Having read some of the responses to my previous post, on the need to provide a more conducive environment for innovation in personal transportation, I feel like I should probably clarify my outlook somewhat.
First, a number of people answered by post by saying that we already have things like the the vehicles I imagined — bicycles, scooters, etc. I’m a big fan of cycling, and I think cities should continue to make investments to make streets more attractive for commuting by bicycle, but I think it’s important to be realistic about what can be accomplished. Many, many Americans — probably most of the ones that currently commute to work by driving alone — will never consider cycling to be a realistic commuting possibility. I’m interested in seeing what can be done to get them into more efficient vehicles. And that is largely about providing a basic level of comfort, as in a climate-controlled, self-propelled vehicle. Those commutes could potentially involve some sort of transit, but to make that happen, one needs to effectively solve the last mile (or last few miles) problem in the suburbs– how do you quickly and easily get people from their homes to a transit node? Ideally, the solution would avoid placement of massive parking decks around transit, as that tends to reduce the land-use improving effects of a transit station.
Second, others have argued that cars are doing just fine, thank you. They’re getting ever more efficient, in some cases smaller, and so on. That’s true, but it misses the scope of the inefficiencies built into the personal automobile. Even the smallest cars on the American market weigh a ton (a Mini clocks in at around 2,500 pounds, if I’m not mistaken). Even the smallest cars are two-seaters, and even the smallest engines can deliver top speeds near 100 mph. For many typical journeys, that’s just a lot more than what a driver needs. What about the potential for something weighing just a few hundred pounds, battery-powered with a range under 40 miles, perhaps a one-seater with room for groceries, and with a typical cruising speed of between 20 and 30 mph? Something like that could eventually retail for the price of a computer, would be far cheaper to run than a car, would be much more energy efficient, and would handle the basic job of getting a lot of people where they need to be. Imagine a future in which you hop in this vehicle which takes you the four miles to the nearest Metro station, drops you off, then travels to the grocery store to pick up the order you placed on your computer before you left, and finally returns to your home and plugs itself in.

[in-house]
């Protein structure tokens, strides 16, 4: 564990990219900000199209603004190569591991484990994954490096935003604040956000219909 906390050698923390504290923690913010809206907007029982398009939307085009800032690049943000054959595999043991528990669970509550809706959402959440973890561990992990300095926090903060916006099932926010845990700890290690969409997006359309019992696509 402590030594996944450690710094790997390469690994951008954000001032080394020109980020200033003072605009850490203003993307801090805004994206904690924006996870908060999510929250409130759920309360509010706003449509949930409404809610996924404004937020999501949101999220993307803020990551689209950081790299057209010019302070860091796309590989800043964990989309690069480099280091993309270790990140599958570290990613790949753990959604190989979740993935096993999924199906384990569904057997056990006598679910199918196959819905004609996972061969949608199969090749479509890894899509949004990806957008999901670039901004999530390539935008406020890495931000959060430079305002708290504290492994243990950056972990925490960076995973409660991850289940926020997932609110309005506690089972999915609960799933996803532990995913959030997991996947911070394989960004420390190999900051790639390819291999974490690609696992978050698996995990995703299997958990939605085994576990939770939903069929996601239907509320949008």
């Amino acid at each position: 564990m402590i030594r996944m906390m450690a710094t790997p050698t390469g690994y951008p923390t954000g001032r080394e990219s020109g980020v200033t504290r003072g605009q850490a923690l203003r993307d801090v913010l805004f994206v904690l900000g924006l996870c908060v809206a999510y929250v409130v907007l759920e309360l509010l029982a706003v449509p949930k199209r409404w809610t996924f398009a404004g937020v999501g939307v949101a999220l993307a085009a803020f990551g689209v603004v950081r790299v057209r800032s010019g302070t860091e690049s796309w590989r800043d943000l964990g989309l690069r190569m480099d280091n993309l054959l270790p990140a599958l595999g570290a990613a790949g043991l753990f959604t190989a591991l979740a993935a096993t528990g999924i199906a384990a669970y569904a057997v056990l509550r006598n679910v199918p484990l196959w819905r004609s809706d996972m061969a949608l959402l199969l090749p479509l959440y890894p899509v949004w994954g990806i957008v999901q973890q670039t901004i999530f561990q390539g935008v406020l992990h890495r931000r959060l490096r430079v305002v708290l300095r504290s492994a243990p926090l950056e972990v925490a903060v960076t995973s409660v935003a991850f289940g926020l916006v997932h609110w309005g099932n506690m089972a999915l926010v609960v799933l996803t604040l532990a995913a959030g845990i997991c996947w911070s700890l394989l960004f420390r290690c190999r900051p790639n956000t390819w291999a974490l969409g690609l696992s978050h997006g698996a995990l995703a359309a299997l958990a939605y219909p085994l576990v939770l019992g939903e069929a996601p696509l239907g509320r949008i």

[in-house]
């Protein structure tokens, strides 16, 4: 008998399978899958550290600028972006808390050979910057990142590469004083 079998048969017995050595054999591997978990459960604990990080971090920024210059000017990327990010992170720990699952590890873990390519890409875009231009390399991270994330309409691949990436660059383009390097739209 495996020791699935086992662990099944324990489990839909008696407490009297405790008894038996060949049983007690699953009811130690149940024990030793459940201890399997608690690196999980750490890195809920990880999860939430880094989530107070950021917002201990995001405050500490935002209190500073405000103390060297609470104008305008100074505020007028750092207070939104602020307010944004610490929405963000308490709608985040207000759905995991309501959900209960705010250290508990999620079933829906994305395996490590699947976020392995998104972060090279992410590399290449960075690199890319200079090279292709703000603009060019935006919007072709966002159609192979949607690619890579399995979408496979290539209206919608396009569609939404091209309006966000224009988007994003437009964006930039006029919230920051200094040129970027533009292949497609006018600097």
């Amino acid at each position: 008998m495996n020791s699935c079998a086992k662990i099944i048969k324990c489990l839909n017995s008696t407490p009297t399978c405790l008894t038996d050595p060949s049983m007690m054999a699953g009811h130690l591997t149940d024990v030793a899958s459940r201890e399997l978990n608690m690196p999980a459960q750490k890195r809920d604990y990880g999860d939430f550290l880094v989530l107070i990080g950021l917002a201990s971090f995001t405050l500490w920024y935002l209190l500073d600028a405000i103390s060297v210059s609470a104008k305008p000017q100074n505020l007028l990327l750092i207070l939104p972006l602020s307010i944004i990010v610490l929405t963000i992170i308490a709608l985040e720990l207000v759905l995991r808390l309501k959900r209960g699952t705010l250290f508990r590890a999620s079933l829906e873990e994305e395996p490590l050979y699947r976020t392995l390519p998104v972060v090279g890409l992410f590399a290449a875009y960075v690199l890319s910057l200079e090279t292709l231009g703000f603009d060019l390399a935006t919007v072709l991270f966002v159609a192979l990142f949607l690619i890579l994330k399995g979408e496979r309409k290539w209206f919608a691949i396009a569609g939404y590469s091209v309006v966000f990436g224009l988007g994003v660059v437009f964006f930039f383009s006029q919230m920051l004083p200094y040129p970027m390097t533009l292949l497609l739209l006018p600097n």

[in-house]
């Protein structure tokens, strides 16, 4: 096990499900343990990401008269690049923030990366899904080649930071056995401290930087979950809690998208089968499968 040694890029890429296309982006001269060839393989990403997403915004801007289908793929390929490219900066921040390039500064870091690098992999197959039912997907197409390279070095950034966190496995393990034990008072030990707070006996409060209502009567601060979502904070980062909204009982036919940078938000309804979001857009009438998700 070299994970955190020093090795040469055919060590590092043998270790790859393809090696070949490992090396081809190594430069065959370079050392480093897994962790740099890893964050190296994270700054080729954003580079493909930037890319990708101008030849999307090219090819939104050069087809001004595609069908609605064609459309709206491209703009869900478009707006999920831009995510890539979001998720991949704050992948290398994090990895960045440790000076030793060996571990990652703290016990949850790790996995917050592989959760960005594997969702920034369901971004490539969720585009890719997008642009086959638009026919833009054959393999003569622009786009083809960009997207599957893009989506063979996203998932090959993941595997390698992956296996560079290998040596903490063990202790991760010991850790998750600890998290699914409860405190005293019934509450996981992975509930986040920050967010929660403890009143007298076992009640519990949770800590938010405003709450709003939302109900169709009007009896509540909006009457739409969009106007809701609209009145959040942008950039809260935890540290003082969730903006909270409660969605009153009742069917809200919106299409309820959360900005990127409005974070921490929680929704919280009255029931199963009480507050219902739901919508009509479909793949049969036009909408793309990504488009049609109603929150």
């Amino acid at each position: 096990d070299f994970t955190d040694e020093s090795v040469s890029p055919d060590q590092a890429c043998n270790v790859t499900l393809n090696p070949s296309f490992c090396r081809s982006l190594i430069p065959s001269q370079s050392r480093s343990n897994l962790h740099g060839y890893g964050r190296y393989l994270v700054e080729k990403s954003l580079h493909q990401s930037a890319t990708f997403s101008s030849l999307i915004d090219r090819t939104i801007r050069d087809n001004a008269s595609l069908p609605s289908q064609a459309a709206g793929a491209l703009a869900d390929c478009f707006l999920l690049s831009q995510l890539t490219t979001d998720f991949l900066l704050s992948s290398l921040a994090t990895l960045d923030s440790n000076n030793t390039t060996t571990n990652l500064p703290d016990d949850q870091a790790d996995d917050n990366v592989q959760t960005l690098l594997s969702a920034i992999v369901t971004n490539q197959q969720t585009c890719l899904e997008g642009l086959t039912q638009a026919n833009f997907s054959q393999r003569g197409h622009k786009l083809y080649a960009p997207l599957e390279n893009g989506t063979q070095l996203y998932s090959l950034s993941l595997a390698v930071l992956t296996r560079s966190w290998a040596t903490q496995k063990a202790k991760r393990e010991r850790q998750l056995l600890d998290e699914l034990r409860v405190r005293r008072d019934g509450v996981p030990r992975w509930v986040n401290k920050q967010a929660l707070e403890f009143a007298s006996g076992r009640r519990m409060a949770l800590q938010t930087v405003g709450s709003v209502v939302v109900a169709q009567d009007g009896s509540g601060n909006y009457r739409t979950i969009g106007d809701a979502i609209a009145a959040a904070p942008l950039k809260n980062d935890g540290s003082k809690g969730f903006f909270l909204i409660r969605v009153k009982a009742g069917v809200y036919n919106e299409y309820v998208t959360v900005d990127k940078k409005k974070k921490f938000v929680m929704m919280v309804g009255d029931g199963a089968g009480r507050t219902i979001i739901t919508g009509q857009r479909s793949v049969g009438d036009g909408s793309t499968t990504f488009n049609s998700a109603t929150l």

Third, some readers intimated that I was being a knee-jerk libertarian in blaming regulation for the failure of innovation in personal transportation. I was trying to make a more sophisticated argument than that, namely, that current vehicle rules block innovation by limiting the types of vehicles which can travel on the road. It’s not that safety regulations are evil, it’s that current safety regulations lock in place the use of a certain kind of vehicle — the big, heavy, gasoline-powered automobile. We need to clear a regulatory space for more and different kinds of vehicle. This will make for some uncomfortable moments; faced with a situation in which nimble little hundred-pound electric vehicles share the road with Escalades, governments will be tempted to regulate away the possibilities for additional development — to condemn a vehicle to sidewalk use and to speeds that are safe for sidewalk use, which is no good. Alternatively, governments will wait until it’s feasible to shift to a new infrastructure from the top down, which is also no good.
What you want to do is create a space where firms can experiment with new designs and compete for customers. That’s hard to do, when the rules of the road have been determined and institutionally reinforced over the course of a century. But I think it needs to be done. The reason we’re all stuck with the car is that there’s no road space available in which alternatives can operate and potentially thrive. Apple can’t sell millions of little iCars, because there’s no place for buyers to use them. They’d have to sell plain old cars, which is an old and tired business, gradual shift in propulsion notwithstanding. Create space for innovative new designs, and you’ll get innovative new designs.